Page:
From the late eighteenth to the mid-nineteenth century, well-known artists such as Katsushika Hokusai and Utagawa Hiroshige created timeless Ukiyo-e masterpieces . At the end of the 19th century, Japan opened to the West and entered a modern era. The new fashion for Western culture made this art decline. At the same time Ukiyo-e appeared at the Exhibition in Paris. Polychrome printing delighted Europeans, and Japanese woodblock prints influenced the painters creating in Europe. The Dutch painter Vincent van Gogh was probably the most captivated. He even created copies of two Hiroshike’s Ukiyo-e, which come from the series “100 famous views of Edo”. By reproducing these works, van Gogh could create a new, groundbreaking painting style. Famous western artists, van Gogh or Claude Monet, was fascinated by Ukiyo-e presenting a natural elements such as rain, wind, snow and mist. Elements that they did not think could be the subject of images. This Ukiyo-e surprised and inspired European painters. An example of such an inspiring work is the “Sudden Rain Attack at Atake”, in which Hiroshige created thin and dense streaks of rain. They differ slightly between each other and create the perspective of the image.
Po lewej “Evening Shower at Atake” autorstwa Hiroshige, po prawej inspiracja Van Goghaphoto-Wikipedia
How was Ukiyo-e created? First, the artist sketched his picture with black ink. The drawing was stuck to a block of cherry wood, and then lines were carefully carved, which were often so accurate that they did not exceed 1/10 millimeters. Cherry wood has a very compact structure, thanks to which it was possible to cut out such extremely thin lines in it. Different colors were attributed to different parts of the wood, each of which represented a different part of the picture. A single work might require as many as six or seven wood blocks to be carved on both sides.This method enabled efficient application of many different colors. Completing a set of blocks could take one month. Then the printer applied colors. He applied pigment on wood, then placed a sheet of traditional Japanese paper and rubbed it down. The print was produced color by color, as the printer proceeded from block to block, more and more color appeared. Producing an Ukiyo-e woodblock print required teamwork of artist, carver and printer.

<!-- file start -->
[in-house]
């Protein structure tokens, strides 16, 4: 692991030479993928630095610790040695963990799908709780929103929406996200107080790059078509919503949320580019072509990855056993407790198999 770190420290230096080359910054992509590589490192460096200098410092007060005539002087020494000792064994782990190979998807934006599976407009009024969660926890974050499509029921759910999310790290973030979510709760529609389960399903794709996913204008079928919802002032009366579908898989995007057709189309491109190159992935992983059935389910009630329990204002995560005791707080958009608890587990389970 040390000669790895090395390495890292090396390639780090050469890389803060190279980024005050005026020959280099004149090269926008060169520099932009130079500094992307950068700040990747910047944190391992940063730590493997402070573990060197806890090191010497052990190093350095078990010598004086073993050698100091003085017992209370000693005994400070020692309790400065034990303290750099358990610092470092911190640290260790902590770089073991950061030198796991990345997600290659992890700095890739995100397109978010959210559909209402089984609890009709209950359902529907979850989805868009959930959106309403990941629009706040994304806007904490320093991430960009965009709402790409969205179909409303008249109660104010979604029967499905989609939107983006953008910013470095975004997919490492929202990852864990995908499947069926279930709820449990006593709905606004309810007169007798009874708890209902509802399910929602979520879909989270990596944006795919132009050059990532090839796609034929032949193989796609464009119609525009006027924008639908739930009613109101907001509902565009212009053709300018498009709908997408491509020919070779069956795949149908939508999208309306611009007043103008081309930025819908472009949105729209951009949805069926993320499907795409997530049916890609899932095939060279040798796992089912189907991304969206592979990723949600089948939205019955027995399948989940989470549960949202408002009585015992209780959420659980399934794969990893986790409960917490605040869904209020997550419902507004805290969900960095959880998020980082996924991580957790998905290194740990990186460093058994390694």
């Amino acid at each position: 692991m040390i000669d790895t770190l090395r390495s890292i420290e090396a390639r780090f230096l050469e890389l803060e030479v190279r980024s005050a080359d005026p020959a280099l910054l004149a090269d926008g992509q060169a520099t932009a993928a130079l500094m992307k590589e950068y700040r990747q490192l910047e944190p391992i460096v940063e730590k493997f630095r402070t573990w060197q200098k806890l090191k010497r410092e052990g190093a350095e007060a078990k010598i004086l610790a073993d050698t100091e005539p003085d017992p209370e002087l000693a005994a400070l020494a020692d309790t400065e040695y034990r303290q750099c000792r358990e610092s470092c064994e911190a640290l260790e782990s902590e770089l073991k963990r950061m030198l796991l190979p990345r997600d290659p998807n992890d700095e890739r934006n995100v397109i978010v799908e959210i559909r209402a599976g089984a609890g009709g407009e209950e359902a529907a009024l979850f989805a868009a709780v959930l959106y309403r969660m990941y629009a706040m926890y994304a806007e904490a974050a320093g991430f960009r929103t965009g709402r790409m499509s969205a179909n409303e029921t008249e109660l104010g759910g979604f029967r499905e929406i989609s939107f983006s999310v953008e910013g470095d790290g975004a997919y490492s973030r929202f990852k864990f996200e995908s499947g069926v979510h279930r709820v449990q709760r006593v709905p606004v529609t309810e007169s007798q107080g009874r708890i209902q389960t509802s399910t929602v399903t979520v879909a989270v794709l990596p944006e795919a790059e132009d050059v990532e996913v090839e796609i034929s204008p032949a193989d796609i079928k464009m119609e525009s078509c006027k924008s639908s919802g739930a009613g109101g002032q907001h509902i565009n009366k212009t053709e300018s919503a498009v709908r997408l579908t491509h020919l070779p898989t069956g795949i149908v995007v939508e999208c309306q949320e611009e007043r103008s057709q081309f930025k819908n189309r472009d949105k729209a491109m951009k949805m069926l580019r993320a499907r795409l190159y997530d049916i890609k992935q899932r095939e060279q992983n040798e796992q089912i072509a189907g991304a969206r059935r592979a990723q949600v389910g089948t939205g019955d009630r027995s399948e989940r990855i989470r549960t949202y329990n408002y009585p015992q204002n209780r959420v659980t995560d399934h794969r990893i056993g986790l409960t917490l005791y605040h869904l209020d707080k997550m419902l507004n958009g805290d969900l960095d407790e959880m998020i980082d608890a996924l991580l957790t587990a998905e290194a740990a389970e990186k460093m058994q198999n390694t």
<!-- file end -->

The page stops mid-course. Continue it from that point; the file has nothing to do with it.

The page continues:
“Printmaking tryptich” Utagawa Kunisada
One printing technique used was Bokashi – color gradation. These was achieve by soaking part of the woodblock before adding the pigment and then spreading it gently with a brush. This pigment was transferred to the paper where it created an effect of softly graduated color.
“Travellers suprised by sudden rain” Utagawa Hiroshigephoto-Wikipedia
Erotic art was also created by Ukiyo-e. Masters like Moronobu or Utamaro specialized in erotic portraits and scenes of Kamasutra. They presented courtesans and districts of pleasure. Nudity has never been taboo in Japan, it was quite the opposite. When we are all naked then we are equal. We do not see what is our profession and social position.
Currently, the Ukiyo-e art is continued only by individual artists. On the other hand, images made famous by Ukiyo-e are still popular. They are represented by murals on buildings, prints on clothes, postcards and other souvenirs. As a result, works by artists such as Hokusai are still known to modern people and even are part of Japanese pop culture.